While the Allies are guilty of firebombing of Dresden, Hamburg, Duisburg, Darmstadt, Würzburg, Kassel; not to mention the firebombing of Tokyo, Kobe and the dropping of the two atomic bombs, along with the savagery of infantry forces that were liberating former Third Reich controlled territories; savage beatings, murder, pillaging, rape. The Axis Forces had been guilty of horrendous crimes against civilian populations of the occupied territories, including against POW's.

However, all parties should have been tried for having committed crimes against humanity, both civilian subjects and military ones. Unfortunately, due to the nature of the conflict, I don't think that anything but a true non-revisionist account can implicate guilt.

I think while the American involvement in the rebuilding of post-war Germany, has created a much changed society, I think there was still potential room for failure of Germany to reconstruct on the account of the allied forces. While the East Germans today, have not been under the same guise of de-nazification as their West German counterpart; thus the rise of National Socialist sympathy in the former D.D.R.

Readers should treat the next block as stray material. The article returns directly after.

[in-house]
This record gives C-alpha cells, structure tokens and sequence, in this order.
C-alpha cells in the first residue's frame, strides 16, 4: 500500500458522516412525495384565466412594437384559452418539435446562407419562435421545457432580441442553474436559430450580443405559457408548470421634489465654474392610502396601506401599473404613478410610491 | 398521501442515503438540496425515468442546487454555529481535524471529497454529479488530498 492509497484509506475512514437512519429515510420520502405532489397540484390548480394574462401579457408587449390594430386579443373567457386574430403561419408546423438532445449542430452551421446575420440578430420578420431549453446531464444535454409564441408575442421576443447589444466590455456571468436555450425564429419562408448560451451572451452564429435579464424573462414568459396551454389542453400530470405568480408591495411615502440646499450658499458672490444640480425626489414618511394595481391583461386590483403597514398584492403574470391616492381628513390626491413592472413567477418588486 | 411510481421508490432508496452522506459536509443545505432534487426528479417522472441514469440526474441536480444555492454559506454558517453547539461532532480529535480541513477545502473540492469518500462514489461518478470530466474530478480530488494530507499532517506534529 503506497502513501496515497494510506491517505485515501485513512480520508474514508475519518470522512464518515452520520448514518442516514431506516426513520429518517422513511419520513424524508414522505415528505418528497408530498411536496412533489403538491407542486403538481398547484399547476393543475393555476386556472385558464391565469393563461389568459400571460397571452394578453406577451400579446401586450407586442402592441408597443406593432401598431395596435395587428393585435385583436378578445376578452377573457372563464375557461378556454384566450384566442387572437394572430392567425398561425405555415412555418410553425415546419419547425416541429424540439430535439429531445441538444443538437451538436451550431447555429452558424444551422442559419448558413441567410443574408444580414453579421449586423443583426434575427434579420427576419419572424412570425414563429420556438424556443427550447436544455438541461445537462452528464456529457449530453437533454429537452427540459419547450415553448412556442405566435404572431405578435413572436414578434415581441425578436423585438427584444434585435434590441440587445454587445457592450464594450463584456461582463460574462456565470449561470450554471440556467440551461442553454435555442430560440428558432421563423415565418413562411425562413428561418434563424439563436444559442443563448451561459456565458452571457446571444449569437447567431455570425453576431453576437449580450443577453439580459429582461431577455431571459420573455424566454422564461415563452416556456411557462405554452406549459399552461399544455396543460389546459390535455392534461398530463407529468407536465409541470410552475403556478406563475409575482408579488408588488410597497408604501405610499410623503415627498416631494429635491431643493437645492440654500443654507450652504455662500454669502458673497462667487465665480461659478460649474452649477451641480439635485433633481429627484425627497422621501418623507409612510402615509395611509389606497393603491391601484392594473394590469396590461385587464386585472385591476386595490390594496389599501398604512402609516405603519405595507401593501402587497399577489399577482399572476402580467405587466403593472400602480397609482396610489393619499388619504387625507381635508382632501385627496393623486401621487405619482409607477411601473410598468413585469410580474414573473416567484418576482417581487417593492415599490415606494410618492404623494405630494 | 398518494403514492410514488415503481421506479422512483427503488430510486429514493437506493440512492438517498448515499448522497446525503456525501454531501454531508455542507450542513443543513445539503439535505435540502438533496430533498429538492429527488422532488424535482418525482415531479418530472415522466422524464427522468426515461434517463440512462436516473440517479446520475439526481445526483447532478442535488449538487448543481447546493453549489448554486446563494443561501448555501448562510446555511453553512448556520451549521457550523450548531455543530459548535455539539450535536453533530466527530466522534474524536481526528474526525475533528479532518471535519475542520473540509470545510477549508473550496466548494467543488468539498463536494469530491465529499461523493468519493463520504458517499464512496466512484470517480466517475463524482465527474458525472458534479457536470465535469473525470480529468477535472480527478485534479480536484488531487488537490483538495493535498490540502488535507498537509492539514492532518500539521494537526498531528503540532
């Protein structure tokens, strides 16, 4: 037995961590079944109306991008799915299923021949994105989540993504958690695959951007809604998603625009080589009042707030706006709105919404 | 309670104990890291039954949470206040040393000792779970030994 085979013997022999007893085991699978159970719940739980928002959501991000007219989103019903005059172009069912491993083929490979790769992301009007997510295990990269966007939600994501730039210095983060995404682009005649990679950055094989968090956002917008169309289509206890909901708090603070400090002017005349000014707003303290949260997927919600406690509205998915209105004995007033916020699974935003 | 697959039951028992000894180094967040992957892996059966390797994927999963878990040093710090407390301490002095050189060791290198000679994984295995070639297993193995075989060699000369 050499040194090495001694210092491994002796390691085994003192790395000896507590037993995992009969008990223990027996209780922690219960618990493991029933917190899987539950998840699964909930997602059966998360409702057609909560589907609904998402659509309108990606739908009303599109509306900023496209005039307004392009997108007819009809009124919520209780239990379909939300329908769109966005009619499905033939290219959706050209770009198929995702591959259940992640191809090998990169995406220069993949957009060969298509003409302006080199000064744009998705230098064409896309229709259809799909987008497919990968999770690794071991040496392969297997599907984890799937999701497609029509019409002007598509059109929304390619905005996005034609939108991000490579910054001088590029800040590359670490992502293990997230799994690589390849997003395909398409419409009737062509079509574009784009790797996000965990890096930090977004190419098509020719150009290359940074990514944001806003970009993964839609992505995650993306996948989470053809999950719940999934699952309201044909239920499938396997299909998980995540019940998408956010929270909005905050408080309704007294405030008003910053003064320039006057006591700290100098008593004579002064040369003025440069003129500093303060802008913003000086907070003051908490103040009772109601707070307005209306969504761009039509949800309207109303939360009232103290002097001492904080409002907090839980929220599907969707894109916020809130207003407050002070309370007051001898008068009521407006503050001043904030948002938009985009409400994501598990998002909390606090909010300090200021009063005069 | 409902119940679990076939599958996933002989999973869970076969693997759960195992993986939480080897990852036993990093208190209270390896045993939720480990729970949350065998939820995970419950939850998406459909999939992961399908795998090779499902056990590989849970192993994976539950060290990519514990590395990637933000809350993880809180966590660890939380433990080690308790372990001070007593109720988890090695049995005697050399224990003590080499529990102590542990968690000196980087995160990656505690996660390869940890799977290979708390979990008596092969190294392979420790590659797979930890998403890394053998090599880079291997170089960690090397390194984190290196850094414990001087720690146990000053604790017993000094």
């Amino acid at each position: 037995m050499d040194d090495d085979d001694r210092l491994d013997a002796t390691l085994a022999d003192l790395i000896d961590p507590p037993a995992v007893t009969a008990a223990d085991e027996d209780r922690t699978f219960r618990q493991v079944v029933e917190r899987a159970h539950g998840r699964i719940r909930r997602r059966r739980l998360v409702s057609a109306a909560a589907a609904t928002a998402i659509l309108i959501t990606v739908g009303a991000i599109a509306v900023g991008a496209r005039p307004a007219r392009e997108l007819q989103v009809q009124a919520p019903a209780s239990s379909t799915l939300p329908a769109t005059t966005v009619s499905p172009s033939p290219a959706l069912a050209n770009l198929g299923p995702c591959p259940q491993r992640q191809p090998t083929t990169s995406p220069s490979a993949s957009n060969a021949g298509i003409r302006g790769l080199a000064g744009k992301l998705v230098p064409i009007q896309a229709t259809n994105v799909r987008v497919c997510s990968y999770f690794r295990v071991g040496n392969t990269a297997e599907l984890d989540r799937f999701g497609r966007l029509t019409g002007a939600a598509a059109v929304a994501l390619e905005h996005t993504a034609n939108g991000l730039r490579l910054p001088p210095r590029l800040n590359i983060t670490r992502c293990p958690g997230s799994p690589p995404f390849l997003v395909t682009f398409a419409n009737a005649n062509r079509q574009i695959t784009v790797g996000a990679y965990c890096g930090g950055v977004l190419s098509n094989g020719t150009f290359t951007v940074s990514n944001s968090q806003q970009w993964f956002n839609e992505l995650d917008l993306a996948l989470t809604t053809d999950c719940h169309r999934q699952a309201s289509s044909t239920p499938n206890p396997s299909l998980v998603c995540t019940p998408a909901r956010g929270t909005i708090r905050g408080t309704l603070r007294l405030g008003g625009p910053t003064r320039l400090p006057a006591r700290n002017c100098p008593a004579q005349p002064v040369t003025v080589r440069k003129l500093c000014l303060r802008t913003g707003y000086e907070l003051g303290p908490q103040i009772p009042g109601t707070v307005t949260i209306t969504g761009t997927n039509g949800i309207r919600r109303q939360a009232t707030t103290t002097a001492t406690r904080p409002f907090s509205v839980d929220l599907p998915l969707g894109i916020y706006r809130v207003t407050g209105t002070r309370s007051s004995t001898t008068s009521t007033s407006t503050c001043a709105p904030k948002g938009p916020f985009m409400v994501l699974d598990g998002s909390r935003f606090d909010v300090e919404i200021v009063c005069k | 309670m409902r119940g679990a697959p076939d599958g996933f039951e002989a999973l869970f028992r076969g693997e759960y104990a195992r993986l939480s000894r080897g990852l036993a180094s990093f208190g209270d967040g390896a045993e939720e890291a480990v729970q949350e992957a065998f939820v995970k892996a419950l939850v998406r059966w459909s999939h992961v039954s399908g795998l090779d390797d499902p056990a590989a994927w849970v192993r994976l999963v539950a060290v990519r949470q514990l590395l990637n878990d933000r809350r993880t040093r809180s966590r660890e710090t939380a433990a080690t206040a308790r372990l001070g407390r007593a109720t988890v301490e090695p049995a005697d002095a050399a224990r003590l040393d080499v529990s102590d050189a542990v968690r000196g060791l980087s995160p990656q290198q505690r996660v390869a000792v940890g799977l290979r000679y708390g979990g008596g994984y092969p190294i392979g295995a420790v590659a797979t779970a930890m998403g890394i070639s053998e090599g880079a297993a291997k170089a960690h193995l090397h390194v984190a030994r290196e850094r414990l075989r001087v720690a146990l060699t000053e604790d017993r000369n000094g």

Jul 2008
1,211
NE PA
#18
All parties should be subject to international law. Surely we cannot accept that war crimes are of no consequence when found amongst the victorious power.
I agree, for any conflicts post WWII. What I meant was I can't see any Allied nation being impartial enough (or stupid enough) to try to try its own soldiers or leaders for war crimes. Should the US have attempted to put Truman on the docket for giving the order to nuke Japan?